Double glazing and alternatives for your home
If my clients’ projects had an unlimited budget, I would recommend double glazing throughout.
Double glazing is not only a better thermal barrier than regular single-glazed windows, it can also be a form of soundproofing.Since most people do have to stick to a budget, I have explained the options below.
Full double glazing
In construction there are a number of different engineering disciplines – types you might come across in the residential sector are shared here.
Whilst annealed glass in a single-glazed window is easy to break, in a double-glazed window it’s less so.
Because the air cavity acts as a shock absorber.
As with single-glazed windows, laminated double glazed ones essentially contain four panes of glass: two either side of the cavity with a vinyl interlayer.
Regardless of the type of glass, there’s also the option to fill the cavity between panes with argon gas.
Argon gas is about 40% more dense than air and improves the thermal performance of double glazing by around 15%.
For the coldest parts of the country, krypton gas is twice as dense as argon gas and further slows down the transmission of thermal energy through the windows.
As an alternative to all new double-glazed window and door joinery, there’s retrofitting. This is when you keep your existing windows and doors, but the single pane of glass is removed and replaced with double glazing.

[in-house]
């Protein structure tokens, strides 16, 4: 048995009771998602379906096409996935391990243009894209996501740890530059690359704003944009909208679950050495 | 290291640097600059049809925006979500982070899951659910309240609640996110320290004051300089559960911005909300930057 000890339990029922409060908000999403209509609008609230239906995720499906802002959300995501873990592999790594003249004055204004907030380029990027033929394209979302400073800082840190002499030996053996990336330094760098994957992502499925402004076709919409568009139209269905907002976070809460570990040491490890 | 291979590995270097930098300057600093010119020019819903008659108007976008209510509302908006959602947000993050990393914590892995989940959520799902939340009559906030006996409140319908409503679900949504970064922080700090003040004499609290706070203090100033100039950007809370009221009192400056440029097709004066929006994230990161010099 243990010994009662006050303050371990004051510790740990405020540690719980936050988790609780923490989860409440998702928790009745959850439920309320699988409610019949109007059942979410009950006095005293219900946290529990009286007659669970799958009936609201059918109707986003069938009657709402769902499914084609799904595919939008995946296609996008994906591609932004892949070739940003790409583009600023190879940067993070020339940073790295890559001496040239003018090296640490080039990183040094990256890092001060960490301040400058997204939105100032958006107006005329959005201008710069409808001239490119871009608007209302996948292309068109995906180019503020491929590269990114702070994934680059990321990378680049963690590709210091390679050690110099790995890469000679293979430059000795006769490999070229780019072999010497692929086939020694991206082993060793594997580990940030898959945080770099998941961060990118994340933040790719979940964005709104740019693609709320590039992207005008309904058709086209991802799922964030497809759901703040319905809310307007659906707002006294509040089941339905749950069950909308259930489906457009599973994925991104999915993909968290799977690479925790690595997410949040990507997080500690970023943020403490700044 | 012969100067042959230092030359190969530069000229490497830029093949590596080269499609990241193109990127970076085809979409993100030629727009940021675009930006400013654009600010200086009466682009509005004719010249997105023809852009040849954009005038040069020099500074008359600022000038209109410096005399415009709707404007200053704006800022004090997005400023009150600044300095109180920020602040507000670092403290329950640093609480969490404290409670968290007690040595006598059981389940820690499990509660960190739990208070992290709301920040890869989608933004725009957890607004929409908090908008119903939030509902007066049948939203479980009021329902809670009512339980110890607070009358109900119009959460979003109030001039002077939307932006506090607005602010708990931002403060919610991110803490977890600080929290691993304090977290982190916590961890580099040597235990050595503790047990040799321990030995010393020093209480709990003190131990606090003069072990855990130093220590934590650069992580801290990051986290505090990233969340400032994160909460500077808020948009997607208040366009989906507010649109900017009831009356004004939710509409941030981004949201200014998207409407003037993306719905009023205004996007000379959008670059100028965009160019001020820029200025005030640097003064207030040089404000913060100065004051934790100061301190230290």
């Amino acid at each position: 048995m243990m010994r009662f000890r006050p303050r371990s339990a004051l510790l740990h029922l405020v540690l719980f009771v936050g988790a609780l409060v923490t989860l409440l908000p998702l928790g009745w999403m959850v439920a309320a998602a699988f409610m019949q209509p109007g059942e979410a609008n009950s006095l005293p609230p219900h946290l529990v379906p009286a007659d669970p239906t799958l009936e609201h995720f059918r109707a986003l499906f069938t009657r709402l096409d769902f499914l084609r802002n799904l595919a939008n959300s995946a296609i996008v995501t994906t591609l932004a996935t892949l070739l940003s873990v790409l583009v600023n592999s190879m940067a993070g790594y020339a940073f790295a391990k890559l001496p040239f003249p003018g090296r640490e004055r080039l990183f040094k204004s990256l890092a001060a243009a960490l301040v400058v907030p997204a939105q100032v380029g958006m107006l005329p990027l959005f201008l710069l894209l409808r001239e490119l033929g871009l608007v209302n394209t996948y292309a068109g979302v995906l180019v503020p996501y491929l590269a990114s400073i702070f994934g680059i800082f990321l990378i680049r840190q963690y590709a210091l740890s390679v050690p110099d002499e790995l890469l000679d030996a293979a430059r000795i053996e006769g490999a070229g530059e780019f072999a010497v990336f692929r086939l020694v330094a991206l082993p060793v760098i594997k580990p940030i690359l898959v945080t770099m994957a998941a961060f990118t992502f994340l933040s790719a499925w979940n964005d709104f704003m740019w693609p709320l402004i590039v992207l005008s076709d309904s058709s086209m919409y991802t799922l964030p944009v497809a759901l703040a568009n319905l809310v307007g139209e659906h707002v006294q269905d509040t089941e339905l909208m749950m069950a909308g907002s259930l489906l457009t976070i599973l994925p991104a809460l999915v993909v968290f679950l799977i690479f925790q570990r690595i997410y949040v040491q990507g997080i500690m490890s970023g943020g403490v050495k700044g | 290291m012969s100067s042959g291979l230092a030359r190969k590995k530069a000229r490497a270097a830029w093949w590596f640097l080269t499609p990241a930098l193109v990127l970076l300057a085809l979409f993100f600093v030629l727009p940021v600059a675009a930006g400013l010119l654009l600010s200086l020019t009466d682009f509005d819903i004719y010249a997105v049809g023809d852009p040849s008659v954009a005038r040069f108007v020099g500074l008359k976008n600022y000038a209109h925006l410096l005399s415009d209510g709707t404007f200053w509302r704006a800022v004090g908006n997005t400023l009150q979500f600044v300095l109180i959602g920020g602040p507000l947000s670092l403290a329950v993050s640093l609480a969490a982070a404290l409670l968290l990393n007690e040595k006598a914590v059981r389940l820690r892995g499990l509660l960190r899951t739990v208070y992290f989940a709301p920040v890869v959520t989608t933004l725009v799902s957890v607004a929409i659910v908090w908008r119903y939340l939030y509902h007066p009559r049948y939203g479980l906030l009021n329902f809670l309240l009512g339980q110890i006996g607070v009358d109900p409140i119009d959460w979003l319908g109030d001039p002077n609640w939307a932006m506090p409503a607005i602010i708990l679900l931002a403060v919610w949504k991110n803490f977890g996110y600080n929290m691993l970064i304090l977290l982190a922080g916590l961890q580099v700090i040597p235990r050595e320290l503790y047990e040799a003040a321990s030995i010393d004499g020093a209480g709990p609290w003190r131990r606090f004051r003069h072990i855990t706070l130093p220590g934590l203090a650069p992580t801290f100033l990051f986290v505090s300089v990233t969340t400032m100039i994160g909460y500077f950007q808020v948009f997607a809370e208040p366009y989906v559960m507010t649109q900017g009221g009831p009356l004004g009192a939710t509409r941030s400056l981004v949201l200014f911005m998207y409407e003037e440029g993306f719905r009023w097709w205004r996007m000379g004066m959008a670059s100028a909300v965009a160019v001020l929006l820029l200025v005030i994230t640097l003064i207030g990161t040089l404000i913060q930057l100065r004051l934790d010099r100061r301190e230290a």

It’s a more cost-effective option at roughly half the price of full double glazing. With retrofit double glazing, you can only double glaze within the limitations of the existing joinery – what this means is that the gap between the two panes of glass is much narrower and therefore less effective as a thermal and acoustic barrier.
The larger the gap, the better the performance.
The final option, at roughly a third of the price of full double glazing, is secondary glass.
This is when a layer of glass is installed against existing glass in your existing windows and doors.
This is nowhere near as effective as double glazing, or even retrofit double glazing and is usually used as a temporary measure rather than a permanent solution.
For example, if you have bought a do-up and won’t be in a position to design, consent and renovate for a couple of years, then you’d probably benefit from secondary glass – especially if you’re going to move or change the windows and doors anyway.
If the windows won’t otherwise be touched, then it’s worth the upfront investment.
If you can’t afford new double glazing throughout, then prioritise the cold side of your home.
In the southern hemisphere, that would be the south-facing side as it gets less sun and therefore takes longer to warm up.
Don't know where to start with window and door related decisions?
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